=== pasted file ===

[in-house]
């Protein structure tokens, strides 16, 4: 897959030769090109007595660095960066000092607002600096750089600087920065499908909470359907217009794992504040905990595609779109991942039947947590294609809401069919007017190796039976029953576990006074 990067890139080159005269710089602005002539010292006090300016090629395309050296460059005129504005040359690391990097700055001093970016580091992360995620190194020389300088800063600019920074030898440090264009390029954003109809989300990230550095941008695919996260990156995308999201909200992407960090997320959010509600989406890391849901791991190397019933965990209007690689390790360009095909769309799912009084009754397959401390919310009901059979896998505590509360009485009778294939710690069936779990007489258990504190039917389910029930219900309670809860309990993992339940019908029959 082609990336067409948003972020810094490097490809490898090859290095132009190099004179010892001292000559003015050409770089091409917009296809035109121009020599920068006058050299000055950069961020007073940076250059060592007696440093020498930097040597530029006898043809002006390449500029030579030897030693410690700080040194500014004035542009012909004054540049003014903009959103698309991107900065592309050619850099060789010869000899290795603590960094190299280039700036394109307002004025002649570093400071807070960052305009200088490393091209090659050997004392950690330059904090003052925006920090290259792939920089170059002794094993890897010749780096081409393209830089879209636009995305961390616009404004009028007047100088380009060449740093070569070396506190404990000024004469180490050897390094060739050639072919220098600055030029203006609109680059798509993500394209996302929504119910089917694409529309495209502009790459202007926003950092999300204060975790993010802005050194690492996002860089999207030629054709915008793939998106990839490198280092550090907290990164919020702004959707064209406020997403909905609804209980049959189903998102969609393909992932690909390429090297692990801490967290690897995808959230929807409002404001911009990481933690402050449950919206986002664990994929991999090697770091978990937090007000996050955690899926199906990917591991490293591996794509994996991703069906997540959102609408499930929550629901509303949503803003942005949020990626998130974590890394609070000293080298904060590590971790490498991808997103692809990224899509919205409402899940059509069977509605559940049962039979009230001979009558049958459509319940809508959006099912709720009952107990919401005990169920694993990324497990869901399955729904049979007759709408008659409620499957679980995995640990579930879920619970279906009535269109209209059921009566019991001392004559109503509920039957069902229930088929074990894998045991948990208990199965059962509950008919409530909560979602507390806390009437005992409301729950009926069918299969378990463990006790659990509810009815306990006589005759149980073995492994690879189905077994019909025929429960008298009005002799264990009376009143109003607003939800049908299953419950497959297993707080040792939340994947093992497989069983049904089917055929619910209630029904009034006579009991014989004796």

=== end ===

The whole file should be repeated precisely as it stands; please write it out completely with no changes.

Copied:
[in-house]
């Protein structure tokens, strides 16, 4: 897959030769090109007595660095960066000092607002600096750089600087920065499908909470359907217009794992504040905990595609779109991942039947947590294609809401069919007017190796039976029953576990006074 990067890139080159005269710089602005002539010292006090300016090629395309050296460059005129504005040359690391990097700055001093970016580091992360995620190194020389300088800063600019920074030898440090264009390029954003109809989300990230550095941008695919996260990156995308999201909200992407960090997320959010509600989406890391849901791991190397019933965990209007690689390790360009095909769309799912009084009754397959401390919310009901059979896998505590509360009485009778294939710690069936779990007489258990504190039917389910029930219900309670809860309990993992339940019908029959 082609990336067409948003972020810094490097490809490898090859290095132009190099004179010892001292000559003015050409770089091409917009296809035109121009020599920068006058050299000055950069961020007073940076250059060592007696440093020498930097040597530029006898043809002006390449500029030579030897030693410690700080040194500014004035542009012909004054540049003014903009959103698309991107900065592309050619850099060789010869000899290795603590960094190299280039700036394109307002004025002649570093400071807070960052305009200088490393091209090659050997004392950690330059904090003052925006920090290259792939920089170059002794094993890897010749780096081409393209830089879209636009995305961390616009404004009028007047100088380009060449740093070569070396506190404990000024004469180490050897390094060739050639072919220098600055030029203006609109680059798509993500394209996302929504119910089917694409529309495209502009790459202007926003950092999300204060975790993010802005050194690492996002860089999207030629054709915008793939998106990839490198280092550090907290990164919020702004959707064209406020997403909905609804209980049959189903998102969609393909992932690909390429090297692990801490967290690897995808959230929807409002404001911009990481933690402050449950919206986002664990994929991999090697770091978990937090007000996050955690899926199906990917591991490293591996794509994996991703069906997540959102609408499930929550629901509303949503803003942005949020990626998130974590890394609070000293080298904060590590971790490498991808997103692809990224899509919205409402899940059509069977509605559940049962039979009230001979009558049958459509319940809508959006099912709720009952107990919401005990169920694993990324497990869901399955729904049979007759709408008659409620499957679980995995640990579930879920619970279906009535269109209209059921009566019991001392004559109503509920039957069902229930088929074990894998045991948990208990199965059962509950008919409530909560979602507390806390009437005992409301729950009926069918299969378990463990006790659990509810009815306990006589005759149980073995492994690879189905077994019909025929429960008298009005002799264990009376009143109003607003939800049908299953419950497959297993707080040792939340994947093992497989069983049904089917055929619910209630029904009034006579009991014989004796």